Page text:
Monday, December 8, 2014

The Hard Part of Self-Marketing

I actually don't have a problem marketing the book itself. I do have a slight problem trying to sum up the story because so much of it is inside me that I'm always trying to tailor my summary to the person I'm talking to and I end up oversharing.

But that's not really my problem. No, my real problem is the fact that I can do so much better than the books I've published.

You know how your talents go through stages where they plateau and then they grow and then they plateau and so on? I recently feel like I went through a huge growth stage. I'm talking the stuff I've been putting out is so much above the paygrade of anything I've written before that it almost seems like I'm reading someone else's stuff.

But unfortunately, all of it's unpublished. And so I spend a lot of time telling people they should read my book . . . but hey, if you hate it, I'm much better now so keep an eye out for future things!

It's not exactly a good marketing strategy . . . .

I mean, don't get me wrong. I'm glad I'm improving. But it's hard not to be self-critical when I've improved, so it's hard to keep that self criticism out of my marketing :(

Tuesday, December 2, 2014

This is the Story of Why We're Moving to Georgia

I promised forever ago that I was going to tell this story, so here it is at last.

So, my husband is graduating this month. December 2014. And we've been talking for some time about what we'll do after that. He's going into IT, so he's very employable, and he's a hard worker, so I knew that we'd be able to find a job no problem.

The question was: where would we look?

Now, full disclosure: I absolutely hate living in Utah. It's too cold and the people here are kinda snooty and way too close-minded conservative for my tastes and besides that there's not enough diversity so I don't get the pleasure of different worldviews to make my life more colorful and to fill my understanding of life!

But I was finally getting to a place emotionally where I'd be okay staying there. This is largely because of the friends we'd made there and because I work from home now, and no matter where we live, I'd be staying warm in our house.

It was a Wednesday when my husband came home with a blank sort of look on his face. I didn't notice because I was in the middle of a huge rewrite of my Underground Rendezvous series, but then he got my attention, and I knew something was wrong.

"I got laid off."

That was it. No warning, no severance pay, no anything. Just laid off. That day. After he'd spent a year of his life basically revamping every single one of their systems. He'd just pulled an all-nighter that last week getting their new server up and running. But I guess he'd done everything they needed him to do, because that was it. Good-bye.

Suddenly, my measly stay-at-home income was all we had. Let me tell you, that was not nearly enough.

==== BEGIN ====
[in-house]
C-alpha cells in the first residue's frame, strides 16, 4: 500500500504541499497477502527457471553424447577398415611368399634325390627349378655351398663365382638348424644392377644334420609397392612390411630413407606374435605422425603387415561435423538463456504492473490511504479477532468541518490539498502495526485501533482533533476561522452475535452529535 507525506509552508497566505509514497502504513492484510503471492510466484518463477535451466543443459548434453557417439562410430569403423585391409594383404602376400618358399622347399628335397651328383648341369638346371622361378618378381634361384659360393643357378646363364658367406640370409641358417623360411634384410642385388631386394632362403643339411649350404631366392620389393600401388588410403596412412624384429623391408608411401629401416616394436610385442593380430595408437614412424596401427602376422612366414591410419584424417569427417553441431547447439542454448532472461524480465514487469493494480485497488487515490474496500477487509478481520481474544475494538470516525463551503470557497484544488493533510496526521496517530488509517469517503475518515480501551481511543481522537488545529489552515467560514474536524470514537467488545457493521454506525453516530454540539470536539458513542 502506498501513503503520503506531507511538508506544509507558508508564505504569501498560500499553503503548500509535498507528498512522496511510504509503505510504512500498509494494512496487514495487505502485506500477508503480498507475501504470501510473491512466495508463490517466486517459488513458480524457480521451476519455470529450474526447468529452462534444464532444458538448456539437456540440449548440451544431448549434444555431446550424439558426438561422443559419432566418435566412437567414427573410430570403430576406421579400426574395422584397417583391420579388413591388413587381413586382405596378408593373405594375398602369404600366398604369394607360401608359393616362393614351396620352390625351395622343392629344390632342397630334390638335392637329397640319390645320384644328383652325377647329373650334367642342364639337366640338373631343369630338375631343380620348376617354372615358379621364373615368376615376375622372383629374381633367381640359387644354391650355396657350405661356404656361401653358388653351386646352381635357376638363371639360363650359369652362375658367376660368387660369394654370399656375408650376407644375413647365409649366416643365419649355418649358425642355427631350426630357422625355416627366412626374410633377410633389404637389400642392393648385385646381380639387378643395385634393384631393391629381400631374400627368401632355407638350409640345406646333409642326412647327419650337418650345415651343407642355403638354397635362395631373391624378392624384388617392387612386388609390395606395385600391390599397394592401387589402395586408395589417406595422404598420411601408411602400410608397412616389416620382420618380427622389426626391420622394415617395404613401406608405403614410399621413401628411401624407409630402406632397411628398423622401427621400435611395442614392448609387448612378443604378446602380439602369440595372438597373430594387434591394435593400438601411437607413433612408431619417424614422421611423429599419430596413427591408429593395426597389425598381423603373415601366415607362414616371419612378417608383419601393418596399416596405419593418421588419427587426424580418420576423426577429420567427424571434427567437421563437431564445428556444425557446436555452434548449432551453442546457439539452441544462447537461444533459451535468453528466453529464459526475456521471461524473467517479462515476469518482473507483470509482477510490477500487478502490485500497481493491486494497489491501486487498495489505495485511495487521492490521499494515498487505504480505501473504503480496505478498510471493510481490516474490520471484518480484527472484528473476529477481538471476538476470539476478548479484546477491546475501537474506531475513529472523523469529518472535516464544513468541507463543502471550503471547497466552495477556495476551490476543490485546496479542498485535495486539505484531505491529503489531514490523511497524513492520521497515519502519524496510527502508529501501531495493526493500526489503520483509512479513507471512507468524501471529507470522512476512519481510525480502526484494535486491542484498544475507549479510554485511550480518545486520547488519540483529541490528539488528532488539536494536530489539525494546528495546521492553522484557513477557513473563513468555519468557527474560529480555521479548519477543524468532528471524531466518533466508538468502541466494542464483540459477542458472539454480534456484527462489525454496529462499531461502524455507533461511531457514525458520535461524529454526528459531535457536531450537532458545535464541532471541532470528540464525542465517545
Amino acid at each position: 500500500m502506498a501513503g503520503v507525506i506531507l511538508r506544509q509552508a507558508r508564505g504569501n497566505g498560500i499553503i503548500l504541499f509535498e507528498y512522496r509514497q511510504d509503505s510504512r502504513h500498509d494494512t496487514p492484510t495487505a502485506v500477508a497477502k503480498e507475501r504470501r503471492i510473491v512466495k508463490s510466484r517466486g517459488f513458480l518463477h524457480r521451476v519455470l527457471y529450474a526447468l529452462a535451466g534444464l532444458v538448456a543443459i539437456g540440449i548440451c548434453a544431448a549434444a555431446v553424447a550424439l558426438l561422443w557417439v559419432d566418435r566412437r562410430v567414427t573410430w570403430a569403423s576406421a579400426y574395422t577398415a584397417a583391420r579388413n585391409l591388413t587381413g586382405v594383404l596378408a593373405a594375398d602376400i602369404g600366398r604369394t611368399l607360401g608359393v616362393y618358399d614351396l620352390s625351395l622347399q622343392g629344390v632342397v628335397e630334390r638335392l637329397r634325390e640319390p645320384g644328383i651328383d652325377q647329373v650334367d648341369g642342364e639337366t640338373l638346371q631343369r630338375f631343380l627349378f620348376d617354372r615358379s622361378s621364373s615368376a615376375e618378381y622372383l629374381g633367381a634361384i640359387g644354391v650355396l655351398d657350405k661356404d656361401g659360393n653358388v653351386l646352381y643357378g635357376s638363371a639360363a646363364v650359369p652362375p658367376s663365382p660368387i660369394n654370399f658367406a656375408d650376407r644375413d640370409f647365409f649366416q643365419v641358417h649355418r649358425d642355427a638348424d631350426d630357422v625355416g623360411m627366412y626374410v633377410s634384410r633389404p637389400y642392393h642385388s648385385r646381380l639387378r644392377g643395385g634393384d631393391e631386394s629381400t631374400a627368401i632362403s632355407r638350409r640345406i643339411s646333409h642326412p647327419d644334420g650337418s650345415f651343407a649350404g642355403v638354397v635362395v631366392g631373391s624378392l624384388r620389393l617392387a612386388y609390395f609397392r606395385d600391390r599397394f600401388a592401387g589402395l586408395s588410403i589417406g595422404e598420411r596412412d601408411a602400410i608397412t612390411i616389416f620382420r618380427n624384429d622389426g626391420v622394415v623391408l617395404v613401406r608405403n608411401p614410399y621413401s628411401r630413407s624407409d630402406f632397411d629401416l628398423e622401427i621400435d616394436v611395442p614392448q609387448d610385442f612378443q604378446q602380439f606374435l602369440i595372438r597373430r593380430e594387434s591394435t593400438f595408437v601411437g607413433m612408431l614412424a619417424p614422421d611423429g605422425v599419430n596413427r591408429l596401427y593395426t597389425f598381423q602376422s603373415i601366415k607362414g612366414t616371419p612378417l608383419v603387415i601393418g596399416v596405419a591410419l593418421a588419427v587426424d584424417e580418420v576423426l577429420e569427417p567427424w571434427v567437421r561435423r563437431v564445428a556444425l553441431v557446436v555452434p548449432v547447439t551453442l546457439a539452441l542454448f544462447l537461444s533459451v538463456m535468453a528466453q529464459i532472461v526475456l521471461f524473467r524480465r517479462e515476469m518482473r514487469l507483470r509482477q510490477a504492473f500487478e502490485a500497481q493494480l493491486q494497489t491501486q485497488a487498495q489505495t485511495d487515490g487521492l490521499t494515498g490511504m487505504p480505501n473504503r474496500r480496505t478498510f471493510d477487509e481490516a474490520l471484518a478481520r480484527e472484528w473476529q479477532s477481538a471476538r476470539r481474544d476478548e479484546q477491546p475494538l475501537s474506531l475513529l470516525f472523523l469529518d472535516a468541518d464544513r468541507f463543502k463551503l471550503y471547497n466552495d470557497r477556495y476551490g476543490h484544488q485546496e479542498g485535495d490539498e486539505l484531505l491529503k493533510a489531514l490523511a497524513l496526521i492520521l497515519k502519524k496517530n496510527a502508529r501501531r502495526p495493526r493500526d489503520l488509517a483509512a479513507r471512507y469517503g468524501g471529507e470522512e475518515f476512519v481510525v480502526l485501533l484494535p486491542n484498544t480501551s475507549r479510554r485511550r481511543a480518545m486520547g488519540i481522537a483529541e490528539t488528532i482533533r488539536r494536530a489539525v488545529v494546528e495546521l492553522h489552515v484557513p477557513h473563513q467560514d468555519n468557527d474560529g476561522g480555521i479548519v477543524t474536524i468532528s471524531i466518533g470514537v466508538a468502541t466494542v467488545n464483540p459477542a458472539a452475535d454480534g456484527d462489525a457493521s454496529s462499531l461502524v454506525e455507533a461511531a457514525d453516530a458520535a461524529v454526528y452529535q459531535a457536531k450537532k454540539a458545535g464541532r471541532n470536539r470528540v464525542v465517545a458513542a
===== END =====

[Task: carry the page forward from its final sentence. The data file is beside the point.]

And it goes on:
We cut way back on all our spending and took a hard look at our budget. We figured we could probably survive until February if we were really frugal. Maybe.

He started immediately applying for jobs. He applied in Utah. He said he'd look in Atlanta, too, but it was obvious he was focusing most of his efforts here.

That next day, Thursday, was my father-in-law's birthday. He wanted us to go to the temple, a sacred place of worship for members of my faith, as a group, so the married kids and the parents all went as one big group to do a session together.

While we were in the temple, my husband ran into someone who had worked with him at his internship in Utah. Matt mentioned that he was looking for a new job, and the man said he'd be thrilled to have Matt hired on.

Matt told me this as we were walking to our session. I was initially excited. Was a quick answer to prayer: a perfect job opportunity!

And then I sat down in the sacred sealing room.

It was like the floor fell out from under me. I can't describe what I felt except to say that I literally could not move or do anything except cry. All I knew was that we were not supposed to stay in Utah.

I told Matt about my experience, and he agreed to start looking for jobs in Atlanta.

The very next day, he got a call back from the first place he'd applied. Six interviews later, and a week and a half of time later, he was offered the job.

I can honestly say that this doesn't happen. It just doesn't. People don't get new jobs that start after graduation that are exactly where you want to live only two weeks after they lose their jobs. I know that God has put us in Georgia and that we're supposed to be there.

We're moving in just a couple weeks. We'll be shipping all our stuff off in mid-December, then heading to Hawaii with the family, and then we'll get back to Utah, spend one day doing laundry, and then fly out to Georgia the very next day.

Crazy, right?